[caption id="attachment_60671" align="alignleft" width="375"] Amazon's Andy Jassy and Jeffrey Wilke, the respective heads of its cloud computing and consumer businesses, made more than Jeff Bezos (above) last year.[/caption] While CEOs are typically considered to be the most important person in a company, there are plenty of examples of underlings being valued more than their bosses. At least on financial terms, Amazon has two: Andy Jassy and Jeffrey Wilke, the respective heads of its cloud computing and consumer businesses, made more than Jeff Bezos last year. But the emergent supremacy of these ultra-powerful hands is nothing compared to what's coming. At least that's the view of Bain, which suggests in a new research report that rapid advances in technology will flatten company hierarchies even more dramatically.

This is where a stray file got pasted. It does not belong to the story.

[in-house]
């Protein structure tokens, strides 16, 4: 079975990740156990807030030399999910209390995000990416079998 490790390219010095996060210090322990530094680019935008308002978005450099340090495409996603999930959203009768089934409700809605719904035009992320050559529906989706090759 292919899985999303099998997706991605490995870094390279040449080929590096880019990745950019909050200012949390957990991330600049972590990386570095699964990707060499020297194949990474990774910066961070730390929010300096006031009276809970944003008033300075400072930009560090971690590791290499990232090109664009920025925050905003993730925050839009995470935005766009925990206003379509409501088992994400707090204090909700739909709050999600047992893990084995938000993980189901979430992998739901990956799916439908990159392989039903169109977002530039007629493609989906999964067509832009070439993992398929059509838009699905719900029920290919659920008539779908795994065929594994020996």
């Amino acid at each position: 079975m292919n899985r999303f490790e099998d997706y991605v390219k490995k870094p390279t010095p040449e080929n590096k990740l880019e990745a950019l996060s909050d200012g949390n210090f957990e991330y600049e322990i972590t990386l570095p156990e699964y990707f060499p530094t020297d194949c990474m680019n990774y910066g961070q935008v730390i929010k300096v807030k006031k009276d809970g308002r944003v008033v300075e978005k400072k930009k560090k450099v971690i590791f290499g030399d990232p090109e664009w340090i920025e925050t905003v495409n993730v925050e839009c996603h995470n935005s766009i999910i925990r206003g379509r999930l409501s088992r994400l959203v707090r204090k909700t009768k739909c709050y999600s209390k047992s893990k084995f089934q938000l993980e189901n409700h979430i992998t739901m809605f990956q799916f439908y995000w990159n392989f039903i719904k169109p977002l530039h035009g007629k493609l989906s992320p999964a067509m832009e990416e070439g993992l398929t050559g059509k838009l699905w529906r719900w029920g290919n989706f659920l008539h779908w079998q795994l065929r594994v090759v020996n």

"Teams will be self-managed, leading to a vast reduction in the number of traditional managers."By 2027, it predicts that professional managers won't be considered anywhere near as important as they are today. "Teams will be self-managed, leading to a vast reduction in the number of traditional managers," according to James Allen, James Root and Andrew Schwedel—three of the consultancy's most experienced partners. The cause of this gravitation away from professional managers and towards "mission critical roles" comes amid the advent of technology that is bringing companies closer to customers. And, as previously reported by Chief Executive, the creation of online communities within companies is allowing staff to more easily communicate ideas with one another, lessening the need for coordinators, such as managers. “Becoming a more digital organization results in different work practices, different ways of communicating—and it fundamentally changes a lot of things, including the status of hierarchy," said independent management consultant Jane McConnell. Consider Swedish furniture giant Ikea. It succeeds by providing well designed and cheap furniture, meaning its mission-critical roles would sit in product design, to make great products, and purchasing, to keep costs down. Spotify is among a small band of early movers to introduce revolutionary management structures that empower specialist teams, in its case of around eight software engineers, that do largely as they please without relying on much direction from on-high. But if others were to follow in the Swedish music-streaming company's footsteps what would that mean for the CEO role? It won't disappear completely, Bain suggests. Someone will still have to help provide context and pull all the strings together, though how they do it could change dramatically. Professional managers will be replaced by "formal mentors", the reports authors predict, tasked with guiding mission-critical employees' careers from project to project.